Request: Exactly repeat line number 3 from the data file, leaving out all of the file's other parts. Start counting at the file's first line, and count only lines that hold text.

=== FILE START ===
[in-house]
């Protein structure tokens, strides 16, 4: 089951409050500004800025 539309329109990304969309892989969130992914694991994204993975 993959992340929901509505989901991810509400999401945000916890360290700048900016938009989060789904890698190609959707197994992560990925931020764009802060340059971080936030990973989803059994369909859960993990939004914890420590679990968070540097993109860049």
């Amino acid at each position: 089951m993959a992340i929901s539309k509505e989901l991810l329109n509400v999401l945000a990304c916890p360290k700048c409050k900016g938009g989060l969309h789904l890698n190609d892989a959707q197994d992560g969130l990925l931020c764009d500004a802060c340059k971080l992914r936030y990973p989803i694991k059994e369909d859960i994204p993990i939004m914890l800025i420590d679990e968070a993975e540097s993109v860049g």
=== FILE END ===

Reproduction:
């Amino acid at each position: 089951m993959a992340i929901s539309k509505e989901l991810l329109n509400v999401l945000a990304c916890p360290k700048c409050k900016g938009g989060l969309h789904l890698n190609d892989a959707q197994d992560g969130l990925l931020c764009d500004a802060c340059k971080l992914r936030y990973p989803i694991k059994e369909d859960i994204p993990i939004m914890l800025i420590d679990e968070a993975e540097s993109v860049g």